To preserve our Constitutional Republic States need to nullify unconstitutional acts by the Biden Administration

Joe Biden’s first two weeks in office have so far proved to be as bad as I feared.  He has issued a staggering number of executive orders, all of them a smorgasbord of far left edicts from on high, all of which destroy liberty, the economy, and jobs.  So far the Democrats-Socialists who control congress have not passed a single bit of legislation but when they finally do, everything they pass will be as odious as all of Biden’s executive orders.

Because both Houses of Congress and the presidency are all occupied by the most radical leftists imaginable all appears to be very bleak for every single person living the United States.  Thankfully a remedy exists under our Constitution whereby the individual states can put a halt to all unconstitutional acts by the federal government, whether they be laws passed by congress, executive orders, or Supreme Court decisions.  This remedy is called Nullification and it is discussed in great detail in the Draft of Kentucky Resolutions by Thomas Jefferson.  The Kentucky Resolutions were written by Jefferson in response to the Alien and Sedition Acts, which were signed into law by John Adams.  The final version passed by Kentucky were very much watered by the Kentucky legislature, therefore I believe do not truly represent the views of Jefferson.

In this quote we see Thomas Jefferson’s justification for nullification:

1. _Resolved_, That the several States composing the United States of America, are not united on the principle of unlimited submission to their General Government; but that, by a compact under the style and title of a Constitution for the United States, and of amendments thereto, they constituted a General Government for special purposes, — delegated to that government certain definite powers, reserving, each State to itself, the residuary mass of right to their own self-government; and that whensoever the General Government assumes undelegated powers, its acts are unauthoritative, void, and of no force; that to this compact each State acceded as a State, and is an integral party, its co-States forming, as to itself, the other party: that the government created by this compact was not made the exclusive or final judge of the extent of the powers delegated to itself; since that would have made its discretion, and not the Constitution, the measure of its powers; but that, as in all other cases of compact among powers having no common judge, each party has an equal right to judge for itself, as well of infractions as of the mode and measure of redress.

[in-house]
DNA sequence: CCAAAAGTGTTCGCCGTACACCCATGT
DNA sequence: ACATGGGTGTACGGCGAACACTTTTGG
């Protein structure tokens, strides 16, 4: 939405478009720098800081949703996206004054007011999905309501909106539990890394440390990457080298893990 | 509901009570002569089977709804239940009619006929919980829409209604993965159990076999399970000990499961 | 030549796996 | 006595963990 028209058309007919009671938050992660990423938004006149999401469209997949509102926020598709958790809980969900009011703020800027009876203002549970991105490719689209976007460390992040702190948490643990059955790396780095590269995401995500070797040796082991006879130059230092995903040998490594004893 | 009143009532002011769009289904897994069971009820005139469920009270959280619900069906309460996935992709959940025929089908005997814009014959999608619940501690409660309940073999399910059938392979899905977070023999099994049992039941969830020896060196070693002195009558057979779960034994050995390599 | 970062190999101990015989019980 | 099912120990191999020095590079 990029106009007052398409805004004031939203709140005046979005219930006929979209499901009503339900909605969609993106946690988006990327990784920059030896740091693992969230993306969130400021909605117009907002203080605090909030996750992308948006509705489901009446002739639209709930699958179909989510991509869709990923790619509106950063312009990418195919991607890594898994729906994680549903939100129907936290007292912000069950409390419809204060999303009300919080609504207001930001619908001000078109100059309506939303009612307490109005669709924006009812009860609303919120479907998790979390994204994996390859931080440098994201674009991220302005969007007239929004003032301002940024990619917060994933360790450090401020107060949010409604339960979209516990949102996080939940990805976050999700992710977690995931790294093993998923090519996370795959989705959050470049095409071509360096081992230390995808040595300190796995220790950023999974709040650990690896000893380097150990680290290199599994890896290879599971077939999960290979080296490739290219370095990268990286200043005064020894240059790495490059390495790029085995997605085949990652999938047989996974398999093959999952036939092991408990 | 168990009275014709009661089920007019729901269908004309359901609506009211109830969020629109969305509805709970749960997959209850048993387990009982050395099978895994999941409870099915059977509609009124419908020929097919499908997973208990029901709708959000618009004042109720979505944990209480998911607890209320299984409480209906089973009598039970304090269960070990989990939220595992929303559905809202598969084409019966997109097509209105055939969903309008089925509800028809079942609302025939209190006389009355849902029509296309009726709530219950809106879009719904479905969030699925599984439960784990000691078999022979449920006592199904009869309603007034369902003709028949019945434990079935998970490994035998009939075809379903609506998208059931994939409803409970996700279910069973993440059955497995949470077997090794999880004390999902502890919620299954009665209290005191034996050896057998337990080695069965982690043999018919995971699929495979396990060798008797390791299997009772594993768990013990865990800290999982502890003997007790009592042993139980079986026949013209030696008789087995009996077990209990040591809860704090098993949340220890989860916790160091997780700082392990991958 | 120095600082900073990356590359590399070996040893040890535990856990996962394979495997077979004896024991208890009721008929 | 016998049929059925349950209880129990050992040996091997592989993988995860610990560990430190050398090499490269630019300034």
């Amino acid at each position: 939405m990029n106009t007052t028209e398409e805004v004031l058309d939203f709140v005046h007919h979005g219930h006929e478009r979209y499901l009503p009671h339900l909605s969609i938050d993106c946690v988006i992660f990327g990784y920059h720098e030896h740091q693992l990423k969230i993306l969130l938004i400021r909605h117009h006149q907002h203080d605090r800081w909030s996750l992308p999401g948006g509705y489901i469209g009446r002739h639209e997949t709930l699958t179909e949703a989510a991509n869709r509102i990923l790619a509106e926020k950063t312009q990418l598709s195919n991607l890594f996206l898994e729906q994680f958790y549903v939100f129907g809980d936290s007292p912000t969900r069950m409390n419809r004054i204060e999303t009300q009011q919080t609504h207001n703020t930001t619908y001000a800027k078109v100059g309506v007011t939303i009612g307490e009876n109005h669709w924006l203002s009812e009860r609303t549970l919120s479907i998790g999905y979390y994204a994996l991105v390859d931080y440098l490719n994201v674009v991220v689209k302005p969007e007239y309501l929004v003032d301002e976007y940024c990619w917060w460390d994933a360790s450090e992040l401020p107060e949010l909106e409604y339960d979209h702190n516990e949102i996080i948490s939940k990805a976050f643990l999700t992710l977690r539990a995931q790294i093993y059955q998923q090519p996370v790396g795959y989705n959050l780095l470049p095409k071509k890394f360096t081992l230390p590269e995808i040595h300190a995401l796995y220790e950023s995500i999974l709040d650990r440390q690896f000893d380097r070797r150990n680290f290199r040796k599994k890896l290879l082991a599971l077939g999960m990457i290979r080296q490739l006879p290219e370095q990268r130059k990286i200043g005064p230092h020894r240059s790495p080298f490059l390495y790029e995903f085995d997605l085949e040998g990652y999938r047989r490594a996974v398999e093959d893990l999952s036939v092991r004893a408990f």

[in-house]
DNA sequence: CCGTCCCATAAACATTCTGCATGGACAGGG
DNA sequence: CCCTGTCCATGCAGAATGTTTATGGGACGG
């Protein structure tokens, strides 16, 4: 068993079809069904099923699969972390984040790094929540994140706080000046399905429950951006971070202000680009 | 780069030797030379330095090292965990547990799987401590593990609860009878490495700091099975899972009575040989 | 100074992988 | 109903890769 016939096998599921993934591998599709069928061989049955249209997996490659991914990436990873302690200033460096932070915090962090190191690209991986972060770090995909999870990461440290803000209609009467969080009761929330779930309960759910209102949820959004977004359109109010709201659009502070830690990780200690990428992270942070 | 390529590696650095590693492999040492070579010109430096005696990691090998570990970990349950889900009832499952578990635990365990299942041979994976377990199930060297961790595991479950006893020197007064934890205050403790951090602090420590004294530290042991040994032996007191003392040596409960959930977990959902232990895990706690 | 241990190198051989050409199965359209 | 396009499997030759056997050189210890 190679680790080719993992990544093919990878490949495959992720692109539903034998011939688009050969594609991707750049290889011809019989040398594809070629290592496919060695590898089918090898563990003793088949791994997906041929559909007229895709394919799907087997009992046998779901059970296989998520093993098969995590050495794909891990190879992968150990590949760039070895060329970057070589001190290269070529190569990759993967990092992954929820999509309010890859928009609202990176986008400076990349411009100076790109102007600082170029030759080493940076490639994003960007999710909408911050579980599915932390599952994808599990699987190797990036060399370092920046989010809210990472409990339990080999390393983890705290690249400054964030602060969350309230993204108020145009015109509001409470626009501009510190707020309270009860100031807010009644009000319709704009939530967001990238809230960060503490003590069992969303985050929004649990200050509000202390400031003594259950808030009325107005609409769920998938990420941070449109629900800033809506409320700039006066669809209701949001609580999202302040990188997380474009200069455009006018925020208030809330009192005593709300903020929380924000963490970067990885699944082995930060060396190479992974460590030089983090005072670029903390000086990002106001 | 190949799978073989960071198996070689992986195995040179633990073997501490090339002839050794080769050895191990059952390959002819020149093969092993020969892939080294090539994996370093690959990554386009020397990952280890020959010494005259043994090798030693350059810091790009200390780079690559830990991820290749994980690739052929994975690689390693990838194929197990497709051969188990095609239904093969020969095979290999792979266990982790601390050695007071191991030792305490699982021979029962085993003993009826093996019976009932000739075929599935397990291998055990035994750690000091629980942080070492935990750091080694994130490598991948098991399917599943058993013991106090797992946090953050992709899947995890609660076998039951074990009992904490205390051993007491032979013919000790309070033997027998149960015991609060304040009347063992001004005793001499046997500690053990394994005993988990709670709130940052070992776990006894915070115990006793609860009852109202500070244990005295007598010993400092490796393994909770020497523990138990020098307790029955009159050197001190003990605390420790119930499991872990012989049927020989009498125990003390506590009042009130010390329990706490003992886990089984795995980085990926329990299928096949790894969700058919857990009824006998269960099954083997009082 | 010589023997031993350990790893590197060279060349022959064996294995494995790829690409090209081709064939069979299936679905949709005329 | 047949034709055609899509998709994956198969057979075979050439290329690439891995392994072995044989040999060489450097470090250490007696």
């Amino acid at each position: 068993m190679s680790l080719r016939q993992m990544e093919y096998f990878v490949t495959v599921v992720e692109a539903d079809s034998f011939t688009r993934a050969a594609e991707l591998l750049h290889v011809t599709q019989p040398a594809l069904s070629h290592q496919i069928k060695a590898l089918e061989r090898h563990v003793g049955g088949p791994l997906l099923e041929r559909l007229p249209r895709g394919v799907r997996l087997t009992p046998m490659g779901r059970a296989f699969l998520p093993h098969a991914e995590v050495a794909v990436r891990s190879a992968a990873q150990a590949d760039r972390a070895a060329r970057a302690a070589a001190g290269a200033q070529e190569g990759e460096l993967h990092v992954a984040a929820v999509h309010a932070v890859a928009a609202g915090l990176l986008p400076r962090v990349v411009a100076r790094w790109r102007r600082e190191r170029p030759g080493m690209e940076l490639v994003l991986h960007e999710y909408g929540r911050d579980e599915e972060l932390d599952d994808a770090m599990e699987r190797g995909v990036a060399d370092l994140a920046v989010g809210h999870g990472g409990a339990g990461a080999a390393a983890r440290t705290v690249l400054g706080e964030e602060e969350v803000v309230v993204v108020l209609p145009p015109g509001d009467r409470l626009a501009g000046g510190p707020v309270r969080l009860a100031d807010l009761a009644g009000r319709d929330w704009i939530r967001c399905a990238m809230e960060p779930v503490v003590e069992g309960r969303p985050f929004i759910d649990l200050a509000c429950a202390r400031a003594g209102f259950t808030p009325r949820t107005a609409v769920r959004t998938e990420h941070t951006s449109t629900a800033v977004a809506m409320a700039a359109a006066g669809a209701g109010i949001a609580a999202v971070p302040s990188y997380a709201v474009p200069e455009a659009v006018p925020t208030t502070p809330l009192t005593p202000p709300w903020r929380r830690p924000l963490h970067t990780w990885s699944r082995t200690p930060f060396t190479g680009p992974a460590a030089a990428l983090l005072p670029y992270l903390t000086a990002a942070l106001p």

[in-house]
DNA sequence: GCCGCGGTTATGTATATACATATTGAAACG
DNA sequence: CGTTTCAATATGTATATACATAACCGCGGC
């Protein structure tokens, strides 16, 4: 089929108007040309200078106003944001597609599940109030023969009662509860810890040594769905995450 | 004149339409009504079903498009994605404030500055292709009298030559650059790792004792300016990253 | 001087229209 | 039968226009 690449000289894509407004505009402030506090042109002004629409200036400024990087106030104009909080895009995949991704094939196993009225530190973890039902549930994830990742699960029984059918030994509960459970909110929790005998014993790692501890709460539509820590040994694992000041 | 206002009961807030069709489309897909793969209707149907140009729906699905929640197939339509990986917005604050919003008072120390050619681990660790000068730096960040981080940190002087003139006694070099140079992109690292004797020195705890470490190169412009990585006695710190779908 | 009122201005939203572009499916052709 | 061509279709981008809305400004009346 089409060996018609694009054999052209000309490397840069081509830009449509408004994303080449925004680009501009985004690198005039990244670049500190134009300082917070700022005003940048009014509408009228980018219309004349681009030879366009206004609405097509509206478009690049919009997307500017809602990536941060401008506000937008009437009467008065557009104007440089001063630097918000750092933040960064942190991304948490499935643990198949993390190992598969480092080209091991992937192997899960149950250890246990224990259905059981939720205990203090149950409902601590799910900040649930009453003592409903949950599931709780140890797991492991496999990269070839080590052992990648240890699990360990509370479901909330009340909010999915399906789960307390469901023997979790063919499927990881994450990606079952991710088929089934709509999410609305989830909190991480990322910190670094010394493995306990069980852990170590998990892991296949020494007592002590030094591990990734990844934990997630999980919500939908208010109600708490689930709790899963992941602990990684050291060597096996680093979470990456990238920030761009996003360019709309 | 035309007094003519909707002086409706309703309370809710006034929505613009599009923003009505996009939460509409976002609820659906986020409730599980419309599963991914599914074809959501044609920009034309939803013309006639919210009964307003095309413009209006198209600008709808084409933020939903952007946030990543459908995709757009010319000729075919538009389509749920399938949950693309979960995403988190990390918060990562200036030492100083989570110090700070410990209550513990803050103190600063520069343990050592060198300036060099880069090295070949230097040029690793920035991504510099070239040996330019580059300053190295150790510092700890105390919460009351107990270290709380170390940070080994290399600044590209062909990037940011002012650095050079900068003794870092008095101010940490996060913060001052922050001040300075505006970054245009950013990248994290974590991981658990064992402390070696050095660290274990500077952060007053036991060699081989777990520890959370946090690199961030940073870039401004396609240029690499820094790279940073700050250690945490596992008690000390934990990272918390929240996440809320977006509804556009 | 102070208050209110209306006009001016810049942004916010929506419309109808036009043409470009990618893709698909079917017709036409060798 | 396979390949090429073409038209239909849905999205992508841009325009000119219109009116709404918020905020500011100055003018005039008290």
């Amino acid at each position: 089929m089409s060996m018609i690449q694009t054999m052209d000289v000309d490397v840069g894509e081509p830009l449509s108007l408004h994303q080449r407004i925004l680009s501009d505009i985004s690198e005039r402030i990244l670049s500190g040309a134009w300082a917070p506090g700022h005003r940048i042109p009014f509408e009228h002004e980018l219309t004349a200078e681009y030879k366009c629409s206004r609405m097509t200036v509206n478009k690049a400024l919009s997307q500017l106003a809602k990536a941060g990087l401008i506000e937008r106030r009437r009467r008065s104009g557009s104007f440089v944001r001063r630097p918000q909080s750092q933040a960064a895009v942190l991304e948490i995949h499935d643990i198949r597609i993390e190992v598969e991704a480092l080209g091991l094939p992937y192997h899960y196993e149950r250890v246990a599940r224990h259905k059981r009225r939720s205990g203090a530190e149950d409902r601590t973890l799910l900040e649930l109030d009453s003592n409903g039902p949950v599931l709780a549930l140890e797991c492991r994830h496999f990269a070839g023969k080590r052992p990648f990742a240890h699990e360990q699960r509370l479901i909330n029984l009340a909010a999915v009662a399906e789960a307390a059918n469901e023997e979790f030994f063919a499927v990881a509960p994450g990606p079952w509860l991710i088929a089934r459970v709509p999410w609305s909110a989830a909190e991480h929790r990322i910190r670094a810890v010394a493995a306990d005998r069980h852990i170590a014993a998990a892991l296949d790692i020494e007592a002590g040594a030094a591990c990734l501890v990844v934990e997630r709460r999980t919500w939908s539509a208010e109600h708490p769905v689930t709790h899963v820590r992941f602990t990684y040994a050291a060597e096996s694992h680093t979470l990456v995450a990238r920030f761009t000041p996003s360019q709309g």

In this next quote Thomas Jefferson discusses one of the most important constitutional principles, one that was so important it was enshrined in the Tenth Amendment.  Every single one of Joe Biden’s executive orders and every single law that the Democrat controlled Congress will pass violate the United States Constitution. 

3. _Resolved_, That it is true as a general principle, and is also expressly declared by one of the amendments to the Constitution, that “the powers not delegated to the United States by the Constitution, nor prohibited by it to the States, are reserved to the States respectively, or to the people;” and that no power over the freedom of religion, freedom of speech, or freedom of the press being delegated to the United States by the Constitution, nor prohibited by it to the States, all lawful powers respecting the same did of right remain, and were reserved to the States or the people

Thomas Jefferson lays out his doctrine of Nullification in this next quote.  As you can see the states can nullify federal actions on their own without waiting for the Supreme Court.

8.  …that in cases of an abuse of the delegated powers, the members of the General Government, being chosen by the people, a change by the people would be the constitutional remedy; but, where powers are assumed which have not been delegated, a nullification of the act is the rightful remedy: that every State has a natural right in cases not within the compact, (casus non foederis,) to nullify of their own authority all assumptions of power by others within their limits: that without this right, they would be under the dominion, absolute and unlimited, of whosoever might exercise this right of judgment for them:

Nullification is also discussed in the Virginia Resolutions by James Madison, although he does not use the term.

RESOLVED, That the General Assembly of Virginia, doth unequivocably express a firm resolution to maintain and defend the Constitution of the United States, and the Constitution of this State, against every aggression either foreign or domestic, and that they will support the government of the United States in all measures warranted by the former.

That this assembly most solemnly declares a warm attachment to the Union of the States, to maintain which it pledges all its powers; and that for this end, it is their duty to watch over and oppose every infraction of those principles which constitute the only basis of that Union, because a faithful observance of them, can alone secure it’s existence and the public happiness.

That this Assembly doth explicitly and peremptorily declare, that it views the powers of the federal government, as resulting from the compact, to which the states are parties; as limited by the plain sense and intention of the instrument constituting the compact; as no further valid that they are authorized by the grants enumerated in that compact; and that in case of a deliberate, palpable, and dangerous exercise of other powers, not granted by the said compact, the states who are parties thereto, have the right, and are in duty bound, to interpose for arresting the progress of the evil, and for maintaining within their respective limits, the authorities, rights and liberties appertaining to them.